The pooled prevalence of HIV testing in east Africa was 66.9% (95%CI; 66.70, 67.13%), which varies greatly from region to region. The regional variations in quality and access to HIV testing facilities as well as knowledge related to HIV / AIDS may be the reasons for the reported regional variations of HIV testing in eastern Africa [9, 14]. The prevalence reported in this study was in line with the report in Kenya . The finding in this study was greater than the study conducted elsewhere [3, 16, 23] and it was smaller than reports from different studies [9, 10]. The observed variations in the prevalence of HIV testing might be explained by cultural beliefs and lifestyle differences across regions . Besides, the discrepancy might be due to the difference in quality and accessibility of HIV testing facilities [9, 14, 24, 25].
In this study age of respondent, multiple sexual partnerships, marital status, visiting health facility, stigmatized attitude towards HIV/AIDS, HIV knowledge, risky sexual behavior, residence, educational level, wealth status, age at first sex, and community illiteracy level were significant factors associated with HIV testing.
The odds of HIV testing was higher among married women compared with their counterpart. This finding was in agreement with the study done in Ethiopia . This might be due to compulsory counseling and testing promotion for couples intending to get married by different organizations including religious groups . Women who visit health care facilities had higher odds of being tested for HIV, which was supported by another study . This might be because health professionals initiate people who visited health facilities for HIV testing .
In this study women from higher socioeconomic status had lower odds of being tested for HIV, which is contrary to another study . This is justified by being rich may be associated with a greater awareness of risks and with reduced financial barriers to testing . Women with primary and above educational levels had a higher chance of being tested for HIV, which is supported by different studies [16, 27]. The reason for this discrepancy might be as education can improve HIV knowledge as well as empowers women to make decisions to visit the health facility and use health services .
Women who had multiple sexual partners had less chance of being tested for HIV compared with their counterparts. However, the finding of this study was in contrast to another study . This difference might be associated with individuals with a history of multiple sexual partnerships who might be fear of having HIV and have no interest to know their status. The study at hand revealed that women with higher and comprehensive knowledge about HIV had higher odds of being tested for HIV. This is supported by a study conducted in South Africa . Different studies reported people with higher HIV-associated stigma scores had less chance of being tested for HIV. This is explained as people could be hesitant to test because the disclosure of a positive HIV test result may lead to loss of friendship, family relations, jobs and housing and health care due to stigmatization [2, 18, 22]. However, in the present study people with stigmatized attitudes had a higher chance of being tested for HIV and this might be explained by the variation in the cultural and socioeconomic status of the population included in this study.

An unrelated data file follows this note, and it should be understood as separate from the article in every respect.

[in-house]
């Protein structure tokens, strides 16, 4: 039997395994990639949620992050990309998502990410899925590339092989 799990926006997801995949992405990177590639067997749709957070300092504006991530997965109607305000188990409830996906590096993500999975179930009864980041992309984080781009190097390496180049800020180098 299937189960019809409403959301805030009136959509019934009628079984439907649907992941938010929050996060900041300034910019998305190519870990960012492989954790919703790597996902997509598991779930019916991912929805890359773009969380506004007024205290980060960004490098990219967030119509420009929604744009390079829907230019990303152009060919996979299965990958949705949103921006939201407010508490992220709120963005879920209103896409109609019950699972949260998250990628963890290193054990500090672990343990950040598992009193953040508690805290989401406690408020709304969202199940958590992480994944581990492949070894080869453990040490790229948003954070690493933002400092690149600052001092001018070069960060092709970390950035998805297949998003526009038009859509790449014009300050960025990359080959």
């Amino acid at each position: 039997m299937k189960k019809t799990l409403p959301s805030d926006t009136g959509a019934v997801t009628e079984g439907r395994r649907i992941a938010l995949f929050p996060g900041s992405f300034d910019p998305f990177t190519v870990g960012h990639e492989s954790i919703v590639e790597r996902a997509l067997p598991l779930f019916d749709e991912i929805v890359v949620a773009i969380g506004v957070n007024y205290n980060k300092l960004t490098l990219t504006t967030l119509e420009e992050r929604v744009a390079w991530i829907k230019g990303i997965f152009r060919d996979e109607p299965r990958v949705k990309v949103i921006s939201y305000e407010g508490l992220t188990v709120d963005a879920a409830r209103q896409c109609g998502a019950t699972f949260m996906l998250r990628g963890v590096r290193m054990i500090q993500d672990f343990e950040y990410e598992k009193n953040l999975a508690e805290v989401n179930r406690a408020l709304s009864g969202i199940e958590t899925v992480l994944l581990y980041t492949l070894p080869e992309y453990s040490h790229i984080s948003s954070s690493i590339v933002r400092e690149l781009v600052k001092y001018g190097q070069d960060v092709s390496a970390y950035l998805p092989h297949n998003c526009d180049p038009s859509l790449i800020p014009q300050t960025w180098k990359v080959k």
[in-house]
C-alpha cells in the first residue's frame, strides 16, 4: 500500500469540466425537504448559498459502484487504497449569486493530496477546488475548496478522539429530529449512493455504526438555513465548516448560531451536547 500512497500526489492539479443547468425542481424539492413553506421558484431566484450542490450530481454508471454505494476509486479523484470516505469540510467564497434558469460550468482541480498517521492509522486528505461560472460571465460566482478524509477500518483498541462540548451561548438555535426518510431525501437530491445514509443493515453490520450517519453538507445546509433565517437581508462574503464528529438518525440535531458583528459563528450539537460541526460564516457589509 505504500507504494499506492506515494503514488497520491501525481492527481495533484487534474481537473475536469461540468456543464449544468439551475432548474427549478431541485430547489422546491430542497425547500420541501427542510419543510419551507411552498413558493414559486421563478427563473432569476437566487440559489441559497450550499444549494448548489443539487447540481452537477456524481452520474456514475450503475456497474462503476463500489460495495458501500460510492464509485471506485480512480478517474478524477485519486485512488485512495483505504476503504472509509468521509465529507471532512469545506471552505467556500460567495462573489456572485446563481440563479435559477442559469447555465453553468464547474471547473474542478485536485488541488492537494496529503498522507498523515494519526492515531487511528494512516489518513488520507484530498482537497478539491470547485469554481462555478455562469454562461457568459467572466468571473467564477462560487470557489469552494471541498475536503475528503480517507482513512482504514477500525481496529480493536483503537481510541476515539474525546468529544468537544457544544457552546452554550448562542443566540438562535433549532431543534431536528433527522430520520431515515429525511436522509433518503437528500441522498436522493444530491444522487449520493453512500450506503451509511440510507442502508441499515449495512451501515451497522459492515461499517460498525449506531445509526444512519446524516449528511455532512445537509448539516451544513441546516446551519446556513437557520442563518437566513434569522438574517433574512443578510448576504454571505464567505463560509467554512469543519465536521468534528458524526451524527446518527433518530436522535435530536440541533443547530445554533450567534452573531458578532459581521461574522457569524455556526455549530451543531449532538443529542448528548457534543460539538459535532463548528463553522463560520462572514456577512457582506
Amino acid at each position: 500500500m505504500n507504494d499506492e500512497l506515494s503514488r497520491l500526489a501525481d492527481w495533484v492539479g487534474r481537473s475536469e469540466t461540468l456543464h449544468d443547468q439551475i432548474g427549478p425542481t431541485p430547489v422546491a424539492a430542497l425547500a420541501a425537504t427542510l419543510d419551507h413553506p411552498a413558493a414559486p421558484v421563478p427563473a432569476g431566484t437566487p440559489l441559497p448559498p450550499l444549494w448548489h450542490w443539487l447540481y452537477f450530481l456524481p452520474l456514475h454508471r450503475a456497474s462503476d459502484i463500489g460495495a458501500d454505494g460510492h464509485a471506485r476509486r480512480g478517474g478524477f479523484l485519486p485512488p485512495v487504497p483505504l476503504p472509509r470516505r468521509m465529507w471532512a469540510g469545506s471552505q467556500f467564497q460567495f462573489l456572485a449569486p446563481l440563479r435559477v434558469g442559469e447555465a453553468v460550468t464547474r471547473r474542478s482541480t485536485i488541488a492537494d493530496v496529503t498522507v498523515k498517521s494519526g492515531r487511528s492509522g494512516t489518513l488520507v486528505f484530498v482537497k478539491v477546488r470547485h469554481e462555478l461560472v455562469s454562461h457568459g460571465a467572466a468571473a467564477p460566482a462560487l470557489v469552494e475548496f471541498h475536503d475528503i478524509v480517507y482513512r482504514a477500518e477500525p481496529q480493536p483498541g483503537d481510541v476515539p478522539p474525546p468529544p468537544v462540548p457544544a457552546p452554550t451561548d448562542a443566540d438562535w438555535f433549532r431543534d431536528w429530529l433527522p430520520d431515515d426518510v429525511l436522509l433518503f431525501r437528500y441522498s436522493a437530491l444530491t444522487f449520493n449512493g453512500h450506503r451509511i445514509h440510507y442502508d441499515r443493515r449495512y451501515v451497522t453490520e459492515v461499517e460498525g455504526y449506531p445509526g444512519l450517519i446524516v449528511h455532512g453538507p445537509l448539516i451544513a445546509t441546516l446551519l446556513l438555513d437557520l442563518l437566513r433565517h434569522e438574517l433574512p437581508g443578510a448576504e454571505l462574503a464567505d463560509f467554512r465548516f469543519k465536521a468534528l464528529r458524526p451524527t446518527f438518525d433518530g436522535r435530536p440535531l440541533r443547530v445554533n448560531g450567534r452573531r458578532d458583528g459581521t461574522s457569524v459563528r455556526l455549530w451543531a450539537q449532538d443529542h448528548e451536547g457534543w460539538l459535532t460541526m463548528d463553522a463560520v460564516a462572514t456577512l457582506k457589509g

In this study, women with risky sexual behavior had higher odds of being tested for HIV. This is supported by another study . Individuals with risky sexual behavior live under persistent fear and uncertainty about their serostatus and are usually suspicious and worried that they might have infected with HIV. This urges them to develop habits of seeking VCT service .
Individuals who initiated sex early had a higher chance of being tested for HIV and this is supported by the study conducted in Malawi . This might be explained as early age at first sexual intercourse is associated with a higher risk of acquiring the different sexually transmitted disease and risky sexual behaviors that may lead to a higher risk for HIV infection, which in turn enforce them to know their HIV status .
Women from rural dwellers had lower odds of being tested for HIV, which was supported by the study conducted in Ethiopia . This may be justified by the better availability and accessibility of HIV testing facilities in urban settings compared with rural [30, 31]. Women from communities with higher illiteracy levels had less chance of being tested for HIV. This finding was supported by studies conducted in Ethiopia and Zambia [10, 16]. This might be associated with educational attainment may increase uptake of testing through increased recognition of the importance of knowing one’s HIV status [20, 32].
Strength and limitation of the study
The study was based on weighted nationally representative data from 11 eastern African countries with a large sample size. Also, the analysis used the multilevel analysis to accommodate the hierarchical nature of the DHS data. Moreover, since it is based on the national survey data, the study has the potential to give insight for policy-makers and program planners to design appropriate intervention strategies both at the national and regional levels. However, this study had limitations in that the DHS survey was based on respondents’ self-report, this might have the possibility of recall bias. Besides, since this study was based on cross-sectional collected DHS data, we are unable to show the temporal relationship between HIV testing and independent variables.